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Married with Children in PA School: How This Mom Makes it Work

Married with Children in PA School - How This Mom Makes it WorkMy name is Nikki, and I am a mother of two boys, 2 and 6 years old.

I am also a PA student.

For me, it was a long and difficult journey to get into PA school. I applied three consecutive years before finally getting accepted to a PA school in San Antonio, which is about a 3-hour drive from where I live.

Although I was excited to finally be accepted, it was a difficult decision for me and my family because it meant I had to move out to San Antonio while my family stayed behind.

I knew it would be hard, but I could not lose this opportunity. I was one of the 45 students accepted out of 1,800 applicants and I needed to figure out how to make it work.

I Couldn't do it Alone

My husband and my mom are very supportive and I would not be able to do it without them.

My mom decided to move in with us and help us to take care of the kids. The most difficult part for me at the beginning was to help my mom and my husband to get along. They are both great but it is hard for them to work well together because they both have very strong personalities. However, it seems to be getting better so I can’t complain now.

I go home to see my children over the weekends and try to communicate on Skype almost every day. It has been six months since I started PA school and it has gone by really fast since I am so busy.

My 6-year-old was getting into trouble in school and a couple of times I had to drive back and forth from San Antonio to be able to attend his class and the meetings with his teachers.

I used to overreact to his “bad behavior” but it only made things worse. I don't like to feel like I have no control in raising my children, so sometimes I get too emotional. I appreciate it when my husband or my mom do exactly what I ask them to do regarding the kids because it makes me feel like I can contribute to their life the way I think is the best for them.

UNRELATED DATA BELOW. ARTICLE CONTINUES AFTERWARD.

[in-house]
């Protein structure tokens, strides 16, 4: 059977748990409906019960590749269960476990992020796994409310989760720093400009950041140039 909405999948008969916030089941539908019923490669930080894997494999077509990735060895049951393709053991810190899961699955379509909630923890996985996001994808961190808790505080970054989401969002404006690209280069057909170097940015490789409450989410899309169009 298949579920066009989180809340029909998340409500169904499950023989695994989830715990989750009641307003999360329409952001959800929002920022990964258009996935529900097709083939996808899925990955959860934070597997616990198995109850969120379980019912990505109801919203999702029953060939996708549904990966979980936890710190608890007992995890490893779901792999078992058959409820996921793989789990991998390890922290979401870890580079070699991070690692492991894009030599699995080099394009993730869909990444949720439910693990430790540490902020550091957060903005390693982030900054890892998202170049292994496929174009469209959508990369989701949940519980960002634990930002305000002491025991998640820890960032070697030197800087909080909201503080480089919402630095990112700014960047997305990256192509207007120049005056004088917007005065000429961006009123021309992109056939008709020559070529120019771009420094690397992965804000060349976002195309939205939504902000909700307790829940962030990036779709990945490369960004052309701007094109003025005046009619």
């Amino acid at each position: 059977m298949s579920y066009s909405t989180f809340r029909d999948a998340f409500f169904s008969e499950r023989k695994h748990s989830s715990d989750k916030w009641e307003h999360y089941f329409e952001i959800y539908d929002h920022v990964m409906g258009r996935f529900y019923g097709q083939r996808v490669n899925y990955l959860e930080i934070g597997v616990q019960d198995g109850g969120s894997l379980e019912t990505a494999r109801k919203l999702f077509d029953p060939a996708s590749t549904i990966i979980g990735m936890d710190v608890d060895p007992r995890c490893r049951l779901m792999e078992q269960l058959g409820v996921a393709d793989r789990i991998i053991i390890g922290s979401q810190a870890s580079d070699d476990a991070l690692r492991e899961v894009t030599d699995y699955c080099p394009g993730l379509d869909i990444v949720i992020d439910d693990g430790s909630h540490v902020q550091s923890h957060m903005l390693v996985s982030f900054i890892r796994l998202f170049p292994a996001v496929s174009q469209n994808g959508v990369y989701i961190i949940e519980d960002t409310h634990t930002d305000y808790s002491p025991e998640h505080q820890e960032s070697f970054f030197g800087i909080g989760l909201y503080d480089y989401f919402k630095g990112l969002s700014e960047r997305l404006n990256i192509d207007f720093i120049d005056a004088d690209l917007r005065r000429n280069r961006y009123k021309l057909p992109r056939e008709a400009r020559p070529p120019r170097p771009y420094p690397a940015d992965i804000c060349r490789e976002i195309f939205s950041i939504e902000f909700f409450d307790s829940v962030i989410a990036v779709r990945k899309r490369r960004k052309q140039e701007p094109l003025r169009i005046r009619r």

I know it sounds silly and not very reasonable but I want to feel like I am still a big part of making decisions for my kids.

Finding Time to Study

I really need my weekends to study so when I come home to see my family I try to spend one full day and night with them and then go back to studying.

I do miss my family and some weekends I cannot come to see them, especially when we have finals or too many tests at once. On these occasions, we found a bus that my mom can take and bring the kids with her. I love it when this happens because I get to see them and will not waste 6 hours driving back and forth when I can spend this time studying.

The PA program in San Antonio is far more advanced than I expected. I have never studied so hard in my life even though I have two degrees. We already had some people that had to leave the program because they did not make it through the first semester. I know I have to be diligent and manage my schedule the best I can.

I don't think I have a typical situation since I do not really live with my family at the moment but I am sure there are people who are in my shoes or will be.

PA schools are very competitive and it is becoming harder and harder to get in. Unfortunately, you will not always be accepted at the PA school of your choice (or maybe fortunately because I love my school now).

I think the benefit of my situation is that I can actually study at home anytime and not feel anxious to go home and see my kids every day since they are not here.

I do miss them and love them very much but I keep reminding myself of my goals and sacrifices. I explain to my 6-year-old son that I study now so I can help people to be healthier and so we can afford to travel.

He is excited about this and sometimes says he wants to go to my school instead of his.

Advice to PA School Parents

If I were to give advice to future PA school students with children I would say stay focused on your main goal and know why you are doing this.

I do have my moments when I cry and get emotional but I talk to my kids, my husband, and my mom and they make me feel better. I remind myself that time goes by fast and I am pursuing my dream that will not only benefit me but my family and many other families in the future.

I would encourage you to connect with people in your class and make good friends. It has helped me to stay positive through difficult times. You have to develop inner strength that will carry you through any personal problems and still allow you to focus on studying. Otherwise, it will not be possible to make it.

We have a great tradition in our school. The class that was before us assigned each one of the new students a “Big person”. They just matched one person with another one according to some similarities. My “Big” has two children and they live with her. She was really helpful and supportive throughout my first semester. She made me feel more "normal” on several occasions when I did not know what to do.